Monoterpene production levels in tobacco leaves are generally low, and several studies have demonstrated that metabolic engineering can be employed to generate transgenic plants with humanly detectable alterations in the emission of monoterpene volatile blends (Table 1). When three monoterpene synthase genes from lemon (Citrus limon L. Burm. F.), which code for γ-terpinene synthase, (+)-limonene synthase and β-pinene synthase, were expressed in a single transgenic tobacco (N. tabacum cv. Petit Havana SR1) line under control of the CMV 35S promoter, emissions of γ-terpinene, (+)-limonene and β-pinene, as well as other monoterpenes generated by the introduced monoterpene synthases as side products (Lücker et al., 2002), were detected from flowers in the ng to μg g−1 d−1 range (Lücker et al., 2004a). At the early stages of flower development, the rate of terpenoid emission was ~ 9-fold higher from flowers of the transgenic lines compared to wild-type controls, which then decreased over time and eventually reached wild-type levels. At later stages of flower development, monoterpene emission appeared to occur at the expense of decreased sesquiterpene emission (Lücker et al., 2004a). Human panellists were able to distinguish the differences in emitted volatiles from flowers of the transgenic tobacco line in comparison with controls (El Tamer et al., 2003). These studies established that tobacco, which is readily transformable and has a short regeneration time, can be used as an experimental model system to test metabolic engineering strategies for monoterpenoid volatile production. In a follow-up investigation, the transgenic tobacco line expressing three monoterpene synthase genes was additionally transformed with a limonene 3-hydroxylase (LIM3H) cDNA from curly mint (Mentha spicata L. var. Crispa) (Lücker et al., 2004b). Although the enzymes encoded by the transgenes localized to different compartments (genes coding for monoterpene synthases contain plastidial targeting sequences, while LIM3H has the typical features of an ER-localized cytochrome P450-dependent monooxygenase), the authors reported the detection of (+)-trans-isopiperitenol, the product of LIM3H when (+)-limonene is available as a substrate, in headspace volatiles. Interestingly, this novel metabolite was further converted oxidatively into (+)-trans-isopiperitenone, 1,3,8-p-menthatriene, 1,5,8-p-menthatriene and p-cymene (Lücker et al., 2004b). A novel terpenoid, introduced by metabolic engineering, was again metabolized by endogenous enzymatic activities, thus generating metabolites that neither occur naturally in the source organism of the transgene nor in the host plant used in the transformation.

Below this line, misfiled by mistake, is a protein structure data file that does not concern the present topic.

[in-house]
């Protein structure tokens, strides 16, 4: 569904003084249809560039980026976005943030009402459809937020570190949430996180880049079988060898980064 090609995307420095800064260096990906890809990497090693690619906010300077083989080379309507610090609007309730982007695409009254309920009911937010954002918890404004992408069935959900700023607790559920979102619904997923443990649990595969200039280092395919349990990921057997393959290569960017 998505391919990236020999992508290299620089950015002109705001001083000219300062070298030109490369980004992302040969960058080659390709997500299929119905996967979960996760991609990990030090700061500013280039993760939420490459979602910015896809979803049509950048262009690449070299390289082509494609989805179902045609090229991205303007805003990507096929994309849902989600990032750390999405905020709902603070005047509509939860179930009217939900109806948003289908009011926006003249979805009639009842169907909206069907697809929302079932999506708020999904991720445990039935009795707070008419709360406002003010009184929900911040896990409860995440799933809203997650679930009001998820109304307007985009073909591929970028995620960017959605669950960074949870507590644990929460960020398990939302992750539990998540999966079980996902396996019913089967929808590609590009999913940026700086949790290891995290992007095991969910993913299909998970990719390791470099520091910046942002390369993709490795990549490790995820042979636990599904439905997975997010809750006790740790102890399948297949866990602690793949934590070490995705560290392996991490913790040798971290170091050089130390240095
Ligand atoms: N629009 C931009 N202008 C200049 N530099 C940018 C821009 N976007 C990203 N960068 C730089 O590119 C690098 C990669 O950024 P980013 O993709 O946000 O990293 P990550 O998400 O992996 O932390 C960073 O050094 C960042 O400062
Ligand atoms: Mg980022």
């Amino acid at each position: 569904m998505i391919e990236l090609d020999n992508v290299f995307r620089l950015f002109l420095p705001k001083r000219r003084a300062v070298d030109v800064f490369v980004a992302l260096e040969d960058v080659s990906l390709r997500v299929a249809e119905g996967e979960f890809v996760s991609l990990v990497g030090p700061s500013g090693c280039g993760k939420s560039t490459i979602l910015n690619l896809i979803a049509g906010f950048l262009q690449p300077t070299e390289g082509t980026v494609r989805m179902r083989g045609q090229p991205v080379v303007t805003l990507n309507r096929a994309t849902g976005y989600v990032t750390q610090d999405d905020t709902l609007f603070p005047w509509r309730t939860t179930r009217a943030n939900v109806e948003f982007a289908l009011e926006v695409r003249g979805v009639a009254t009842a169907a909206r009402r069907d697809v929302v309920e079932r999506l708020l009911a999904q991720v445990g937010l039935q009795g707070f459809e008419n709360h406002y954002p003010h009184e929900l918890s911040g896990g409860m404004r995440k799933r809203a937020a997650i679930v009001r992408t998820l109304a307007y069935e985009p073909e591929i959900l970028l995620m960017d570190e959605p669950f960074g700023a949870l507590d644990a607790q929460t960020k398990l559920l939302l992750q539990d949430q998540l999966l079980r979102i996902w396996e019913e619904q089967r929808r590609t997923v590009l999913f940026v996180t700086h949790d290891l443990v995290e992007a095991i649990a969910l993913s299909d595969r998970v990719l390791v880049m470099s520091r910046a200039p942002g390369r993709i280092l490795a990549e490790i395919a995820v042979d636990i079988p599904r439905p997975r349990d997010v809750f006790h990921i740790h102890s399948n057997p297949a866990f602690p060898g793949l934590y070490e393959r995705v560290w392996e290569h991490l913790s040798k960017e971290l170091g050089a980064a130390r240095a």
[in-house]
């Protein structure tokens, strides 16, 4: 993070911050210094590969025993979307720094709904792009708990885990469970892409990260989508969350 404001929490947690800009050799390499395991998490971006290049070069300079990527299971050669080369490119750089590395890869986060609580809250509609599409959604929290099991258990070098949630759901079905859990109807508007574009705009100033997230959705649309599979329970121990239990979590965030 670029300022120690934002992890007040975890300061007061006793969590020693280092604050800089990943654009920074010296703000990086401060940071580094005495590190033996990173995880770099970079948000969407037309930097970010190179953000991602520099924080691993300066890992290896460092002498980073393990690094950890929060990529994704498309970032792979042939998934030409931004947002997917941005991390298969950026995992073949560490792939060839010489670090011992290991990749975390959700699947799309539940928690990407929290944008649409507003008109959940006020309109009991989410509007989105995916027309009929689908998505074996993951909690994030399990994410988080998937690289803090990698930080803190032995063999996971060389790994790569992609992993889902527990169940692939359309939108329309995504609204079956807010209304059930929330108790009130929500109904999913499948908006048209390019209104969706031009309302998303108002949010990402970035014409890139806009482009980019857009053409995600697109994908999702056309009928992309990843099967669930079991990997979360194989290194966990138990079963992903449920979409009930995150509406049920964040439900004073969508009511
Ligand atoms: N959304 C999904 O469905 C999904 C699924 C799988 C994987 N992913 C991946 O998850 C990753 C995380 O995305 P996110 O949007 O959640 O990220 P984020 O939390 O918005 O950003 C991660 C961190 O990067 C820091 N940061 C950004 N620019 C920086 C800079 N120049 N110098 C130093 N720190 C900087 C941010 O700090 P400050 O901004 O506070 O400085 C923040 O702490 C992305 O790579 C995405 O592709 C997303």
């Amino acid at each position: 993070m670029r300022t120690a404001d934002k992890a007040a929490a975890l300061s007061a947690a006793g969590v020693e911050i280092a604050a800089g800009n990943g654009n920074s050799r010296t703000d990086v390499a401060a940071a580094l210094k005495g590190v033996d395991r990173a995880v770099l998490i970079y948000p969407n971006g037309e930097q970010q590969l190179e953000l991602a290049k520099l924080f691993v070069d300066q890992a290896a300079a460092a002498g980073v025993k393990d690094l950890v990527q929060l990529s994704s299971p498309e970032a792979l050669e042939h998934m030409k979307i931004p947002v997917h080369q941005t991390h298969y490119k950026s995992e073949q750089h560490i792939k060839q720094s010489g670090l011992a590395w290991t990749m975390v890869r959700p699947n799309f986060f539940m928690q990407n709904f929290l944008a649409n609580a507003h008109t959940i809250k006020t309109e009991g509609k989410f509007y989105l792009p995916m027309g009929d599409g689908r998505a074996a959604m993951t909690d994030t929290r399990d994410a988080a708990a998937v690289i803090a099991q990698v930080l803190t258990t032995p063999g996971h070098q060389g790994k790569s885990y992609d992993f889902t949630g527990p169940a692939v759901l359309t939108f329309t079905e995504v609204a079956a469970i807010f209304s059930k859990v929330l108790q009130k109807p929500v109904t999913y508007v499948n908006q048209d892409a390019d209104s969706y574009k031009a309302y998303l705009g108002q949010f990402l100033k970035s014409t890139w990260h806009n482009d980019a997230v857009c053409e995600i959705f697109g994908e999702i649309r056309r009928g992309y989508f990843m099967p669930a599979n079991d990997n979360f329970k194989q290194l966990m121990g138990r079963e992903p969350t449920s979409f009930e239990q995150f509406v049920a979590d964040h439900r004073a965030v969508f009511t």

Many natural products can accumulate as glycosides. To test whether the hydrolysis of the glycosidic bond would lead to an increased release of terpenoid volatiles, Wei et al. (2004) introduced a nonspecific β-glucosidase gene (BGL1; from the fungus Aspergillus niger) into transgenic tobacco (N. tabacum L. cv. Xanthi) plants. The authors used constructs to target the gene product to different subcellular locations. A localization of BGL1 to the cytosol or plastids did not result in any changes of volatile emissions (Table 1). However, when targeted to the cell wall or ER, the presence of BGL1 led to the increased volatilization of the diterpene cembrene, while a cell wall localization caused trans-caryophyllene emissions (Wei et al., 2004) (Table 1). This approach could potentially be further developed to release volatiles with the aim of modulating plant–plant, plant–microbe or plant–insect communications, thus increasing disease resistance. Examples of similar applications are provided in the next section.

Terpenoid volatiles in plant defence

Volatilized terpenoids play various important roles in plant–environment interactions and plant–plant communication. For example, terpenoids emitted by flowers can attract pollinating insects (Van Schie et al., 2006). Airborne terpenoids are also critical components of plant defence responses to abiotic and biotic stresses (Unsicker et al., 2009; Vickers et al., 2009), signalling among plant organs (Heil and Silva Bueno, 2007) and plant–plant communication (Baldwin et al., 2006). From an agronomic perspective, crop losses due to insect infestation are a significant issue (El-Wakeil et al., 2010). Application of insecticides is a common and effective insect management strategy, but some of these agrochemicals have undesirable side effects on beneficial insects and can pose long-term risks to the environment (Dedryver et al., 2010). Modifications in the quantities of emitted terpenoid volatiles and their composition through metabolic engineering have the potential to enable more sustainable agricultural practices by decreasing chemical inputs.